Above, "embroidered in woollen thread on the thin cloth is a procession of Zoroastrian warriors marching towards an altar; one of them, standing at the altar, is holding a mushroom in his hands. For the first time, we can see vivid evidence, embroidered on an ancient cloth discovered by archaeological excavations (2009), for the use of mushrooms for religious purposes, probably, to make Haoma, a “sacred drink.”  "For over a hundred years now, scientists have been discussing what plant was used to prepare Soma (Haoma), a sacred drink of the ancient Indians and Iranians, which "inspired poets and seers, made warriors fearless." The hypotheses were plenty: from ephedra, cannabis, and opium poppy to blue water lily (Nymphaea caerulea) and fly agaric (Amanita muscaria). The answer was found in a grave of a noble woman buried in an elite burial ground of the Xiongnu, the famous nomads of Central Asia" (Excerpt from “We drank Soma, we became immortal...” : Science First Hand 03.09.2015)

Late Classic Maya (A.D. 600-900) vase painting photographed in rollout form by Justin Kerr. I believe this Maya vase painting clearly depicts the offering of an Amanita muscaria mushroom, and that the drinking vessel itself was likely used in a mushroom ceremony.


            Quoting R. Gordon Wasson....   


"It can of course be argued that the two great mushroom traditions, that of New World Indians and that of the peoples of Eurasia, are historically unconnected and autonomous, having arisen spontaneously in the two regions from similar requirements of the human psyche and similar environmental opportunities. But are they really unrelated?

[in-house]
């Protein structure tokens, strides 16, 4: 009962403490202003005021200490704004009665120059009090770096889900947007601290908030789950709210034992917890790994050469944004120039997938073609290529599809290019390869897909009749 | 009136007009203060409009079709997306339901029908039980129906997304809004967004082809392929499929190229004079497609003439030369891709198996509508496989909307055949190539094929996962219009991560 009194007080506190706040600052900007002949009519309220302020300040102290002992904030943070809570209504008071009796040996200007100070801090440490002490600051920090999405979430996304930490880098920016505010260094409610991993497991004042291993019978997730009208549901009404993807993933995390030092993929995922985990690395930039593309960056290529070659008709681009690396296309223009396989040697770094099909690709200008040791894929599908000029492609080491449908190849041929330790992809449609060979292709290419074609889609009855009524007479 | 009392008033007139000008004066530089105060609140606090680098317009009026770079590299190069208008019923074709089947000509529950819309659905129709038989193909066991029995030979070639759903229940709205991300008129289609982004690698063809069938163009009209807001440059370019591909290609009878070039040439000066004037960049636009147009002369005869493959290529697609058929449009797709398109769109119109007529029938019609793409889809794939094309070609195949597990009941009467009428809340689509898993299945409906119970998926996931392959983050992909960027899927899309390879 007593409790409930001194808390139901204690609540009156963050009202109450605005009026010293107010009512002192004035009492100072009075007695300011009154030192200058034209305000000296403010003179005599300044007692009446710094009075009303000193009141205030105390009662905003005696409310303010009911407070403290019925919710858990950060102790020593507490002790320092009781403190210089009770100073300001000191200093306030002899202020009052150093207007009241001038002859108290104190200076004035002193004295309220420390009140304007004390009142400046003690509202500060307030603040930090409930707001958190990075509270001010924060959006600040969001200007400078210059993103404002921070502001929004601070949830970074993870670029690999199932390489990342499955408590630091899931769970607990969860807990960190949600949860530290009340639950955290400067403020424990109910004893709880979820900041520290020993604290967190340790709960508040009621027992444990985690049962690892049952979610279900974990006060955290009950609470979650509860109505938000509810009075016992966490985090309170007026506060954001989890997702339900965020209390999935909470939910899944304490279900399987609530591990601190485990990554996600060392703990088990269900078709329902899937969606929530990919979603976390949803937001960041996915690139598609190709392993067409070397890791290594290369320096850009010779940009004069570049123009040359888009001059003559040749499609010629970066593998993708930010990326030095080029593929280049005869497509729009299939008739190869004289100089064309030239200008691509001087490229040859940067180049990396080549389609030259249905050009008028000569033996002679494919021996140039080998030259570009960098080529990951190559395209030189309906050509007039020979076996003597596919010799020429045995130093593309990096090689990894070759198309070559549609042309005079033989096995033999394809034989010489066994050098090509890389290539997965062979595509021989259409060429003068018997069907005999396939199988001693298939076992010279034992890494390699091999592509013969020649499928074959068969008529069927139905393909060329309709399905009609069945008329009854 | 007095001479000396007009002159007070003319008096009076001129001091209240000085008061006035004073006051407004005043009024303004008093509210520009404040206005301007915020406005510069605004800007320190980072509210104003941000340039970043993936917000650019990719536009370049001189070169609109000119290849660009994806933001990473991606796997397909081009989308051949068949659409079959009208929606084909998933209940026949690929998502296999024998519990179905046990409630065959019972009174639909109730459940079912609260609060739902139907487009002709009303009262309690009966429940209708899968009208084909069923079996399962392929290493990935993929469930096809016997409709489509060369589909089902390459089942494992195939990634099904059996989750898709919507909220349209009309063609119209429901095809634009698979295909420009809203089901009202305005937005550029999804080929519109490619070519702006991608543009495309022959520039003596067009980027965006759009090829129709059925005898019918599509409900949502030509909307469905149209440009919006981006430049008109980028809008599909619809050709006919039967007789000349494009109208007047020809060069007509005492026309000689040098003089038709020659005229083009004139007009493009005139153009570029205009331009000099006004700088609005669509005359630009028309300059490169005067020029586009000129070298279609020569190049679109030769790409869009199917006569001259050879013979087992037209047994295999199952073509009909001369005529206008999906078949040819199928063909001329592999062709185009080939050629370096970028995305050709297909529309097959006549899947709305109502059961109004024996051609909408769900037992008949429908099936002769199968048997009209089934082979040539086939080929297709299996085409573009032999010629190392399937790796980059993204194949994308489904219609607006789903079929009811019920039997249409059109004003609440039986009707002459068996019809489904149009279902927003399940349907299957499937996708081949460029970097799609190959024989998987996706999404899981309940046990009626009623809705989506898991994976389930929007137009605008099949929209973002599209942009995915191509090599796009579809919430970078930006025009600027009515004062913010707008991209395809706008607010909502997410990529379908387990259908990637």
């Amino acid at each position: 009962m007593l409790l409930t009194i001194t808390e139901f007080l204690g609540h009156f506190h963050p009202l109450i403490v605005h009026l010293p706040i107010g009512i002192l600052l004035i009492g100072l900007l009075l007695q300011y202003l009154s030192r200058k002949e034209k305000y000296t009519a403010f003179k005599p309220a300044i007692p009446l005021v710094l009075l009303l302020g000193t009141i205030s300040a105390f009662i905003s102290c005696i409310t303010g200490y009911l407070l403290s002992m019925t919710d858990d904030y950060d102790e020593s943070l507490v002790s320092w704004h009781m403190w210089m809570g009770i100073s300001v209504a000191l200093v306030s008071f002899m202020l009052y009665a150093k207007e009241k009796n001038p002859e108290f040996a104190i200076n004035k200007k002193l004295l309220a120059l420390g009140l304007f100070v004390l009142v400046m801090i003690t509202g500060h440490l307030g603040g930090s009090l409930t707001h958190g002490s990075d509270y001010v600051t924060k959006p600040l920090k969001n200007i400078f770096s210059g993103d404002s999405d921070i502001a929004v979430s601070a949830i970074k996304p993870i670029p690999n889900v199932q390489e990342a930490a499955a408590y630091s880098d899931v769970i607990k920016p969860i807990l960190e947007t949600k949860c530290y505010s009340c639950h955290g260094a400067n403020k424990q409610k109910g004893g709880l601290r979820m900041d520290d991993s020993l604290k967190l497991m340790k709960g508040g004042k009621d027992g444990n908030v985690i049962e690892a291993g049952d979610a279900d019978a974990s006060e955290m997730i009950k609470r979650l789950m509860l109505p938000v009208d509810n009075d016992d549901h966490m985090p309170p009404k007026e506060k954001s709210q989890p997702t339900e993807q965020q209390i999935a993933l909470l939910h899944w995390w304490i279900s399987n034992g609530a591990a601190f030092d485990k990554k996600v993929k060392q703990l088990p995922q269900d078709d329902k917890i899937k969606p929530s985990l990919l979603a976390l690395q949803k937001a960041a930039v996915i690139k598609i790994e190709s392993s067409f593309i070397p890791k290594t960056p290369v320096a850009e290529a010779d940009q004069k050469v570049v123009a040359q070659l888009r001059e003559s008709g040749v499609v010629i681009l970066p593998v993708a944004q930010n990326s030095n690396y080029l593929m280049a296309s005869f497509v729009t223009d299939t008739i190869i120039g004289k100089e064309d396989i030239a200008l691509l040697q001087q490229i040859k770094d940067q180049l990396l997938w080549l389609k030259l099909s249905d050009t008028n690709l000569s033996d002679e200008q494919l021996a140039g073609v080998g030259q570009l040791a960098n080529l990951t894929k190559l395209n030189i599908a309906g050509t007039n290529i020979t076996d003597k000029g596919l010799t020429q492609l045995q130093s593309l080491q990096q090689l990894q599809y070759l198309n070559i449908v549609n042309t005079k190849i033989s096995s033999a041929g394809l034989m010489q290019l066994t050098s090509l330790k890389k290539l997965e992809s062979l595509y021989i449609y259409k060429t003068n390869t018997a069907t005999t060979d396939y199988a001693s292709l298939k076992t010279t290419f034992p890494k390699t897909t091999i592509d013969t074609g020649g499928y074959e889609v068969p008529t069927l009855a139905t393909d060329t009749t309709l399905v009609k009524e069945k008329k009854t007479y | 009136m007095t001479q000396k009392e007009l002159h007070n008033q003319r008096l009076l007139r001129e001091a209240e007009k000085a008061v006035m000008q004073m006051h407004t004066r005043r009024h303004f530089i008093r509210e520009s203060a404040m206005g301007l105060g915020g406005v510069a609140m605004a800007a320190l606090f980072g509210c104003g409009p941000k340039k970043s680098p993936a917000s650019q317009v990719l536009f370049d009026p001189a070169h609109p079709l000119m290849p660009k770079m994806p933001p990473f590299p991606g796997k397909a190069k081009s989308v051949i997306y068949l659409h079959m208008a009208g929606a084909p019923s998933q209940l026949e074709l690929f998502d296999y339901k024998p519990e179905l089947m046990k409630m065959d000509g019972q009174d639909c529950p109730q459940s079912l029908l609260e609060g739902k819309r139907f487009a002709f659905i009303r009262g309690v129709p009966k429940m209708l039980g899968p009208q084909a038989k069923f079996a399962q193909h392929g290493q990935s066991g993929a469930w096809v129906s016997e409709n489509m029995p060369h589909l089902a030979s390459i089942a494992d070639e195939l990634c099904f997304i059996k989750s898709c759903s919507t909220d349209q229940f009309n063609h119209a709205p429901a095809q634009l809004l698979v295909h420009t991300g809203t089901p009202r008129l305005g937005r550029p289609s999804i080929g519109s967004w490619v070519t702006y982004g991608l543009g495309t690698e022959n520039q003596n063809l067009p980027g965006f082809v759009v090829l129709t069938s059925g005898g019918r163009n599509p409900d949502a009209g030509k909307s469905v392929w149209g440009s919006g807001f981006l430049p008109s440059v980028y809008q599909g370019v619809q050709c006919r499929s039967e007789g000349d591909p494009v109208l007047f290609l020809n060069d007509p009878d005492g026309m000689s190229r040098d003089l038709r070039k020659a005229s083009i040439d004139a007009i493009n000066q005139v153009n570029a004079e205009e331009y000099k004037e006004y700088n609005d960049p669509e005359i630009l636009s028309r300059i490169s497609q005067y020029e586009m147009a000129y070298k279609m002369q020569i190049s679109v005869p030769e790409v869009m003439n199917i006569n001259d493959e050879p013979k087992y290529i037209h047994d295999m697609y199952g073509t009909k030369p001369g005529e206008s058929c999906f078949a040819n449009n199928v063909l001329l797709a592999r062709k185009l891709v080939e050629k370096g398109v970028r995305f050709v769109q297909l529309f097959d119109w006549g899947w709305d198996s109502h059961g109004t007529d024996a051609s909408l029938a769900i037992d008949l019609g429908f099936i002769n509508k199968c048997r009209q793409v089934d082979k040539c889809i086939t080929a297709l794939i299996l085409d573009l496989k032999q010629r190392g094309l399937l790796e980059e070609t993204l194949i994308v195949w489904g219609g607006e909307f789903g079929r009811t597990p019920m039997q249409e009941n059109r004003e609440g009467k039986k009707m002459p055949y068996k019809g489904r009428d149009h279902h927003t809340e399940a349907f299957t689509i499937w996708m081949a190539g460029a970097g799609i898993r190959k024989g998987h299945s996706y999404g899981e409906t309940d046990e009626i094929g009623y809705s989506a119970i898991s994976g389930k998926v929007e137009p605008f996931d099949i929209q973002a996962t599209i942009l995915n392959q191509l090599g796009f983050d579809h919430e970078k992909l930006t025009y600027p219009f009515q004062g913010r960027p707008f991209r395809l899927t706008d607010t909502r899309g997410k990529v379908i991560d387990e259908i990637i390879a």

The prevailing anthropological view of ancient New World history is that its indigenous peoples developed their own complex cultures independent of outside influence or inspiration.  Any suggestions to the contrary have been generally dismissed as either fanciful, racist, or demeaning. The peoples of the New World, scholars have argued,  were fully capable of developing their own civilizations as sophisticated as any found in Asia or the West. Today trans-oceanic contact between the hemispheres is still considered highly unlikely despite the exception of the Viking outpost discovered in Newfoundland in the 1960's, and the recent awareness that early humans reached far distant Australia by boat as many as 50,000 years ago. After viewing the visual evidence presented below, readers of this study may wish to challenge this outmoded view of New World history with a more open-minded acknowledgement of the capability of ancient peoples to explore their environment and disperse their intellectual heritage to its far corners. 

This view was strongly challenged by a number of anthropologists around the middle of the twentieth century. Among them were Robert Heine-Geldern, an Austrian pioneer in the field of Southeast Asian studies, and Mesoamerican archaeologist Gordon Ekholm. They argued that numerous Old World-New World contacts may have occurred, the majority of them by boat.Ekholm proposed multiple transpacific contacts between the Old and New Worlds beginning as early as 3000 B.C., While Heine Geldern was fascinated by, and wrote about, the significant parallels he found in the symbolic arts of Southern Asia and Middle America, Ekholm made an investigation of possible Old World/New World connections a major focus of his career. Heine-Geldern speculated that the Chinese, during the Chou and Han dynasties, undertook planned voyages to and from the western hemisphere as early as 700 B.C.E. At the time, an abundance of convincing evidence appeared in print supplied by Ekholm and other anthropologists as well as by scholars from different disciplines (Riley, et al, 1971). In addition to providing examples of probable animal, plant, and technological exchange between the continents, they argued that most American prehistorians, being landlubbers, underestimated the ability of ancient seamen to build a craft capable of navigating the oceans. These well-reasoned and documented arguments notwithstanding, acceptance by American anthropologists of the possibility of significant trans-oceanic contacts between the Americas prior to 1492 CE. was not forthcoming. Even with the recent awareness that early humans used boats to explore their world as early as 50,000 years ago, when they reached the shores of Australia, this denial has remained as intractably lodged in the minds of New World archaeologists as the possibility of a Worldwide mushroom-based religion.